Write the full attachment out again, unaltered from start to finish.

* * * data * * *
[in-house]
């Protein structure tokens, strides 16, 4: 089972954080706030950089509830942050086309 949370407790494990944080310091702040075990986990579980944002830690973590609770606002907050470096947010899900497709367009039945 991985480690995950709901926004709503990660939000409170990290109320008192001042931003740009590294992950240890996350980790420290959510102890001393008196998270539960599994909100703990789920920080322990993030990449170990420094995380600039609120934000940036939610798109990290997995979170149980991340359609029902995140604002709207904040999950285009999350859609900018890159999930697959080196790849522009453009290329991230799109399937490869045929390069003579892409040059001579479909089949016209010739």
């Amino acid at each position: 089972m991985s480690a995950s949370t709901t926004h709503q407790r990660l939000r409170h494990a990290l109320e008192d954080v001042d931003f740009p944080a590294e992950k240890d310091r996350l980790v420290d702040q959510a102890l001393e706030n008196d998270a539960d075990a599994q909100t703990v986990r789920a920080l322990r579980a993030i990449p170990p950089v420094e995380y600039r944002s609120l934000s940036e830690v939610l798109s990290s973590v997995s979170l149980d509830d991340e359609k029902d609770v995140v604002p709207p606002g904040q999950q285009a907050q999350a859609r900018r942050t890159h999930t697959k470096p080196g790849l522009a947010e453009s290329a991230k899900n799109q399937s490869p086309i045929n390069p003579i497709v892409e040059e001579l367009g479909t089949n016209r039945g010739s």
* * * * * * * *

[in-house]
């Protein structure tokens, strides 16, 4: 089972954080706030950089509830942050086309 949370407790494990944080310091702040075990986990579980944002830690973590609770606002907050470096947010899900497709367009039945 991985480690995950709901926004709503990660939000409170990290109320008192001042931003740009590294992950240890996350980790420290959510102890001393008196998270539960599994909100703990789920920080322990993030990449170990420094995380600039609120934000940036939610798109990290997995979170149980991340359609029902995140604002709207904040999950285009999350859609900018890159999930697959080196790849522009453009290329991230799109399937490869045929390069003579892409040059001579479909089949016209010739």
């Amino acid at each position: 089972m991985s480690a995950s949370t709901t926004h709503q407790r990660l939000r409170h494990a990290l109320e008192d954080v001042d931003f740009p944080a590294e992950k240890d310091r996350l980790v420290d702040q959510a102890l001393e706030n008196d998270a539960d075990a599994q909100t703990v986990r789920a920080l322990r579980a993030i990449p170990p950089v420094e995380y600039r944002s609120l934000s940036e830690v939610l798109s990290s973590v997995s979170l149980d509830d991340e359609k029902d609770v995140v604002p709207p606002g904040q999950q285009a907050q999350a859609r900018r942050t890159h999930t697959k470096p080196g790849l522009a947010e453009s290329a991230k899900n799109q399937s490869p086309i045929n390069p003579i497709v892409e040059e001579l367009g479909t089949n016209r039945g010739s």